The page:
This study was supported by JSPS KAKENHI Grant Numbers JP16H06251 and JP20H00462, AMED under Grant Number JP21tm0424220.

Author information




TN, HY, and CT conceptualized and designed the study. TN, HY, YY, KY, YM, TM, TY, HH, KO, TM, and CT collected clinical data. TN, HY, YY, KY, YM, TM, TY, HH, KO, TM, and CT checked the quality of the data. TN and CT analyzed the data in the study. TN and CT composed the original draft. HY, YY, KY, YM, TM, TY, HH, KO, TM, and CT critically reviewed the manuscript. CT had leadership roles in the research. All authors read and approved the final manuscript.

Corresponding author

Correspondence to Chikashi Terao.

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Ethics approval and consent to participate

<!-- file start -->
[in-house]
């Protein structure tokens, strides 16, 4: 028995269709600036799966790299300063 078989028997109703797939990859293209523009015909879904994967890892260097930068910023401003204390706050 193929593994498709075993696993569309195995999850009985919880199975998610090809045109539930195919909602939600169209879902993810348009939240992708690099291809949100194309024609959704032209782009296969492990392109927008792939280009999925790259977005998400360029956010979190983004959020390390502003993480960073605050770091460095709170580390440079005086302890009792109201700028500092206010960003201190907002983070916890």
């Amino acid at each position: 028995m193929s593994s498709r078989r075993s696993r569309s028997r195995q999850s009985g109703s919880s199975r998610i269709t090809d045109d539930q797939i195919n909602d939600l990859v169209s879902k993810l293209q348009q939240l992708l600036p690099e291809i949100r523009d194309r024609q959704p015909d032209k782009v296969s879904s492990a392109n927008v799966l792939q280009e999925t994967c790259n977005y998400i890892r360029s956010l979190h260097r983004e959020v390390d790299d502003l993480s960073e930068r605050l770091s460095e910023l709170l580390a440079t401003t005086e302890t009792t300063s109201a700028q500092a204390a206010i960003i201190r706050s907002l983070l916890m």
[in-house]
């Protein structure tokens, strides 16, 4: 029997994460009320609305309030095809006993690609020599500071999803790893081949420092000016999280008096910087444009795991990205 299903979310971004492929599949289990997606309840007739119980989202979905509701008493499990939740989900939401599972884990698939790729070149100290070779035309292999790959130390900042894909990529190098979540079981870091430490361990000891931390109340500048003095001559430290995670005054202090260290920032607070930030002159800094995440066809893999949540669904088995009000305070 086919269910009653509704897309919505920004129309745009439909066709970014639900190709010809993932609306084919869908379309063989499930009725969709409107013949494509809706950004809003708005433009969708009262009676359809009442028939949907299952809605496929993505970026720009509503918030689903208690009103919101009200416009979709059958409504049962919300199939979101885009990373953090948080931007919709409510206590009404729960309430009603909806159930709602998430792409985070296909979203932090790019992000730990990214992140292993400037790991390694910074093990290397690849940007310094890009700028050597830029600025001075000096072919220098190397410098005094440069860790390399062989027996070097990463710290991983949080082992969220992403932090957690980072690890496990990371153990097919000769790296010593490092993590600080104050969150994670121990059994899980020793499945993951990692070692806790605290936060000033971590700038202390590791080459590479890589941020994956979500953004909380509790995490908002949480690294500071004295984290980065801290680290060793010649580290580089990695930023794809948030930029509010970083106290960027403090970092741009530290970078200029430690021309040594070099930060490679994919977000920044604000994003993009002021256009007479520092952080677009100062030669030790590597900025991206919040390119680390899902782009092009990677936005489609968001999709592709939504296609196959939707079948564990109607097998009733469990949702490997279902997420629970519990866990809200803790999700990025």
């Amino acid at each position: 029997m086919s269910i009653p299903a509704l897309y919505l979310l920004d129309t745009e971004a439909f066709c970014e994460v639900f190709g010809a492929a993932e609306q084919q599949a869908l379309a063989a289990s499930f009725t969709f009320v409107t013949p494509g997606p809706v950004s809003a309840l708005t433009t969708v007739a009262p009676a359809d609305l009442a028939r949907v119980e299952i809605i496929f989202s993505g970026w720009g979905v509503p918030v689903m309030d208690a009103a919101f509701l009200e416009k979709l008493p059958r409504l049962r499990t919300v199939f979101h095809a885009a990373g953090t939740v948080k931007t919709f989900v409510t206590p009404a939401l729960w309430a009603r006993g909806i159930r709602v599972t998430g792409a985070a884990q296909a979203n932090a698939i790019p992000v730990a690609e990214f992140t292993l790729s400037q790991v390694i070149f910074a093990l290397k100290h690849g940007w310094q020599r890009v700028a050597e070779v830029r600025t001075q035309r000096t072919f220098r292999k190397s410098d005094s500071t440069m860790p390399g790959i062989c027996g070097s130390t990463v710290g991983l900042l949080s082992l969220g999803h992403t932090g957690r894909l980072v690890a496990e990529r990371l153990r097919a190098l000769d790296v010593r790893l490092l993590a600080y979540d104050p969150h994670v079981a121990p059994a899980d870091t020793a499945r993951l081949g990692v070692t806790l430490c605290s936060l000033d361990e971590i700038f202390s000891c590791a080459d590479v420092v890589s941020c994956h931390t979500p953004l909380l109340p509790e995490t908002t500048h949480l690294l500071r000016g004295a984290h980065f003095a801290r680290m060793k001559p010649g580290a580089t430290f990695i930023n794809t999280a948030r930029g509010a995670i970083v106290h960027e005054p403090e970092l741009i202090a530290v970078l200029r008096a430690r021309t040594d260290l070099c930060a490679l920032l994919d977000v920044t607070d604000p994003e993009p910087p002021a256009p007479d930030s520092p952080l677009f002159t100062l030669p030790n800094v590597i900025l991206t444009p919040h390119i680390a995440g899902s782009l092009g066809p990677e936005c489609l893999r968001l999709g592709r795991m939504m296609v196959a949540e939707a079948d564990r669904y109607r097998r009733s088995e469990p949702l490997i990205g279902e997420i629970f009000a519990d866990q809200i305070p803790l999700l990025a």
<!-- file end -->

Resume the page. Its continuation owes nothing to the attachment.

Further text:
This study was approved by the Kyoto University Graduate School and Faculty of Medicine, Ethics Committee, and the ethics committee of St Marianna University School of Medicine. All participants provided written informed consent.

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Written consent for publication was obtained from all the participants in this study.

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The authors have declared no competing interests.

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Supplementary Information

Additional file 1.

Differences of organ involvement between patients with and without Hashimoto thyroiditis.

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Nakajima, T., Yoshifuji, H., Yamano, Y. et al. Co-occurrence of relapsing polychondritis and autoimmune thyroid diseases. Orphanet J Rare Dis 17, 101 (2022).

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  • Relapsing polychondritis
  • Autoimmune thyroid disease
  • Human Leucocyte Antigen